Shovellers move in big circles because the wake of the bird in front brings up the small aquatic invertebrates and plants that they feed on, filtering them out of the water with their huge beaks. So they are rather like little flying whales.
A Blackcap was clicking in the bushes near Peter Pan, sounding like an irritated Robin but louder. It would not come into view for a picture, but while looking for it I found a Nuthatch in a dark corner, hanging upside down from a stem and probing insects out of a hole in a branch left by a twig snapping off.
This view of a Grey Heron is often the last last thing that a fish sees.
The herons on the Serpentine are now remarkably unafraid of people, and will wade in when the waterfowl are being fed, pecking ducks and pigeons out of the way with their terrible beaks.
All the young Great Crested Grebes were in good order, though the ones on the Serpentine had had to retreat to the east end because there was a triathlon going on. Here one of the three young chicks approaches its parent to take a fish.
You can see the strange markings on its face. When hatched, they have a bare red patch on the crown of their head, and two other red patches in front of their eyes. The eye patches soon disappear under a cover of little grey feathers, but the patch on the top takes longer to fill in. These patches stimulate the parents to feed the chicks: red is an exciting colour for grebes, as it is for many birds.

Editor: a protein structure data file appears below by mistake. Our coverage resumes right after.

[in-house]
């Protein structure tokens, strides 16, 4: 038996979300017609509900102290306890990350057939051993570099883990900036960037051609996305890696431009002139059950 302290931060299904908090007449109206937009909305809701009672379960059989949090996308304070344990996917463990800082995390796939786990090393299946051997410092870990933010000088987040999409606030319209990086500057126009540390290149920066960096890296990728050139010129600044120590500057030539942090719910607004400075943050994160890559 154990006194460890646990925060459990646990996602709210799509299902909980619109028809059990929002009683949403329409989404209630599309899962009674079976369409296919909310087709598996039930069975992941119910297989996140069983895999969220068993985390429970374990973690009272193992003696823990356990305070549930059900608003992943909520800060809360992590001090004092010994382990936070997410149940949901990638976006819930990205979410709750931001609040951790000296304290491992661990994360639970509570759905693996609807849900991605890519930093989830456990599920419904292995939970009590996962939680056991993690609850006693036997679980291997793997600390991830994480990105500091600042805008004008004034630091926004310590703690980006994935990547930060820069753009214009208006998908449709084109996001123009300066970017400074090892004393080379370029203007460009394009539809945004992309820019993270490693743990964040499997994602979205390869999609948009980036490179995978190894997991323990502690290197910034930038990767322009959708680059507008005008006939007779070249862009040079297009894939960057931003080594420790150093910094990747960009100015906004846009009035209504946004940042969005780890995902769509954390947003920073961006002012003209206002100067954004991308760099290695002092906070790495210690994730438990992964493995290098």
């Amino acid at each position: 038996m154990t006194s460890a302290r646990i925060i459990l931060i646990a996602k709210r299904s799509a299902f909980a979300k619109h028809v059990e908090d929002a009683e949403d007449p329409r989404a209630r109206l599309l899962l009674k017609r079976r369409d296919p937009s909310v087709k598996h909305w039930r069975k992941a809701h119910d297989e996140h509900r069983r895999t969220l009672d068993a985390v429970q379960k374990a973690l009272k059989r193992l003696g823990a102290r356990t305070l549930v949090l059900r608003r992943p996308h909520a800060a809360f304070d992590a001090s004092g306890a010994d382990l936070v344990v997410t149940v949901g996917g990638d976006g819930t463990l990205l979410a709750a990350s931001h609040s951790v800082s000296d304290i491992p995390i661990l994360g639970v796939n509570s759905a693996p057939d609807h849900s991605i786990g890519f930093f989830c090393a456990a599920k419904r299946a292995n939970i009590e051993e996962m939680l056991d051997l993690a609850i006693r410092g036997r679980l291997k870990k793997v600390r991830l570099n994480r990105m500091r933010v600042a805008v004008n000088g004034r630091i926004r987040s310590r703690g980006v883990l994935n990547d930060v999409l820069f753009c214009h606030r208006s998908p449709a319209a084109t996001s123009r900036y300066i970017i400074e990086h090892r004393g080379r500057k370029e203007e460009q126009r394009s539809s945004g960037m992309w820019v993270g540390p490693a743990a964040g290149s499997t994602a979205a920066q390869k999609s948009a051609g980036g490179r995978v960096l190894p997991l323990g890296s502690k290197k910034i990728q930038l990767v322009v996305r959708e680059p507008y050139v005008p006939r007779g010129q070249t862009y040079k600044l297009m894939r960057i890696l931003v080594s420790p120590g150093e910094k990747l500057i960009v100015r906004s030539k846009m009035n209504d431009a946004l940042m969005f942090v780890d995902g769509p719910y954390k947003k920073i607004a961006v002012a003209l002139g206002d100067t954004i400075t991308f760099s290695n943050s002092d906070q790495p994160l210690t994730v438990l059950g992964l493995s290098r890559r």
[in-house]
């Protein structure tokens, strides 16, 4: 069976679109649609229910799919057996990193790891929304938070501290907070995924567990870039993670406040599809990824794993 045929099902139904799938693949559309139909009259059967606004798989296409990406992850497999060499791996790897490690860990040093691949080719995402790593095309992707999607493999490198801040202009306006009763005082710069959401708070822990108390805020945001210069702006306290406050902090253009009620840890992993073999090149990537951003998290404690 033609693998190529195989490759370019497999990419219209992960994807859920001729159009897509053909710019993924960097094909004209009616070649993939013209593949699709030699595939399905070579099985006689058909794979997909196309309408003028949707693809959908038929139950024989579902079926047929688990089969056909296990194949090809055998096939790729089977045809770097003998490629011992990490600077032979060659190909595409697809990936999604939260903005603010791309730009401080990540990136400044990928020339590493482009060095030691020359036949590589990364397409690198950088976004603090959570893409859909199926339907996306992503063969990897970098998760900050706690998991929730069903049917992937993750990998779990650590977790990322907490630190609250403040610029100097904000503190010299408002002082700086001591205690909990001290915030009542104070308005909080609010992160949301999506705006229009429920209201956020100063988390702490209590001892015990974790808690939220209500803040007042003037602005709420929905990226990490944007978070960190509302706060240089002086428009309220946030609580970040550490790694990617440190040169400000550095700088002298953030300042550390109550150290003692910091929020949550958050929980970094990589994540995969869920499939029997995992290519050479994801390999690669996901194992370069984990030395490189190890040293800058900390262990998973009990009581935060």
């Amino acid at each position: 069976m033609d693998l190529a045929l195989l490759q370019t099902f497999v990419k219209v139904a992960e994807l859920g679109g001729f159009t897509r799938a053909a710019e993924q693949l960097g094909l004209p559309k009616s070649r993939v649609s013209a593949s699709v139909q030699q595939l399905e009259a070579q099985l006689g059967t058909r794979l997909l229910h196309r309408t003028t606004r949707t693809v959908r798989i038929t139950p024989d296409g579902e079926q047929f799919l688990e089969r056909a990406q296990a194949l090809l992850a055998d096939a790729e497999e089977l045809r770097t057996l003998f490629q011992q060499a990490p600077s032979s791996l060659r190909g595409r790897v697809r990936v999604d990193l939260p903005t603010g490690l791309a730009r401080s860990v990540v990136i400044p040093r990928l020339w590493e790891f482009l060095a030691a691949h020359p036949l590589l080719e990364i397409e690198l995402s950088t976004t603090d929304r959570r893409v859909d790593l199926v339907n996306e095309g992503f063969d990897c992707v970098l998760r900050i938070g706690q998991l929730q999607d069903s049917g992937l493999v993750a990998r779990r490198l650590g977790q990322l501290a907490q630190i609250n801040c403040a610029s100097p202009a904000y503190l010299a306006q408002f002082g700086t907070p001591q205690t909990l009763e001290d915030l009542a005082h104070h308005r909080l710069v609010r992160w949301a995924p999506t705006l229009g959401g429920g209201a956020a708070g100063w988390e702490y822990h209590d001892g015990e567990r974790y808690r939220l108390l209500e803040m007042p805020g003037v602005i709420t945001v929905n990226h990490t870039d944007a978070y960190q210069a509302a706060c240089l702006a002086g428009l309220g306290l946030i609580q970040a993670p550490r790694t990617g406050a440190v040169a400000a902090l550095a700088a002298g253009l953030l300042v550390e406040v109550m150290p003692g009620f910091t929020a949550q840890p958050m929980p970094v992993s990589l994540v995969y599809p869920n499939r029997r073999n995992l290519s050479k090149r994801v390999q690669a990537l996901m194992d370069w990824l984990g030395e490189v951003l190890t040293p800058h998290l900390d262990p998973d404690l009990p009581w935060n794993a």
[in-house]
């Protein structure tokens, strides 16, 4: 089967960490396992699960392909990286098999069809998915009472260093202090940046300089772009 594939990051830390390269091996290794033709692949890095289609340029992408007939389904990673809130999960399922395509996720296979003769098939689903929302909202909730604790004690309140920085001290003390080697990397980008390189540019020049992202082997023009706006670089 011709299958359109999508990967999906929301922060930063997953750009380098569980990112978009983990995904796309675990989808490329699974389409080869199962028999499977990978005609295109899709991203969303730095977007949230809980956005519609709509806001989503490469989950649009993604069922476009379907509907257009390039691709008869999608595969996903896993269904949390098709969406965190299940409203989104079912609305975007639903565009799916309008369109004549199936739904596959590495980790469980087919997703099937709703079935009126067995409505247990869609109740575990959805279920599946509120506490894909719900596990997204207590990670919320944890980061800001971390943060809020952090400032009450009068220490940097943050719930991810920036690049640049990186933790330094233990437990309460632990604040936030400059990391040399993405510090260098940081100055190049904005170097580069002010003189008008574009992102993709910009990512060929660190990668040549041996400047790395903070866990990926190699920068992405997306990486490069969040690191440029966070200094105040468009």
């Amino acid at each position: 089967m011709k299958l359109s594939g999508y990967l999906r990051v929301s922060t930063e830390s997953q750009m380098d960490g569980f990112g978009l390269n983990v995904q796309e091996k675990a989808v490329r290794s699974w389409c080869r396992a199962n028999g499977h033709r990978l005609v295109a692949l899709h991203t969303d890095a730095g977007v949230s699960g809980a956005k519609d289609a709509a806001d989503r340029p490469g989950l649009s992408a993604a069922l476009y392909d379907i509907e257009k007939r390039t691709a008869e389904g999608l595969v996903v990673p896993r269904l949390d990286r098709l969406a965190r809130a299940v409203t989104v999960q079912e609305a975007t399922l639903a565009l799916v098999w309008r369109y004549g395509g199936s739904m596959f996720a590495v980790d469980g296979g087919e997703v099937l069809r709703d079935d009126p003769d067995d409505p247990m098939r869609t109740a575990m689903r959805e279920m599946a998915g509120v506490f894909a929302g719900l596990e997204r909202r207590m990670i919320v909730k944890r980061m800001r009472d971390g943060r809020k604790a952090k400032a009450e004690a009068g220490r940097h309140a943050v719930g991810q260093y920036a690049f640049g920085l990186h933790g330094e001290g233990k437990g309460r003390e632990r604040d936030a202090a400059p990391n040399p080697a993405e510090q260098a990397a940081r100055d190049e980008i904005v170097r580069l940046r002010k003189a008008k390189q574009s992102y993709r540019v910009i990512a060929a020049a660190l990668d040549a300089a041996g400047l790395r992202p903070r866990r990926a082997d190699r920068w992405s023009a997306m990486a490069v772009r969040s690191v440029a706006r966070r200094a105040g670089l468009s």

In case you thought that fish was too large for the chick to swallow, here it is going down.
Andy Sunters, who took the fine picture of a Hobby published in yesterday's blog post, tells me that on the day he took it, Tuesday, he briefly saw a large gull-like, dingy coloured bird flying past. Yesterday he was at the London Wetland Centre and saw what seemed to be the same bird again. He was told that it was an Arctic Skua on passage. So it's not a definite sighting here, but an interesting possibility.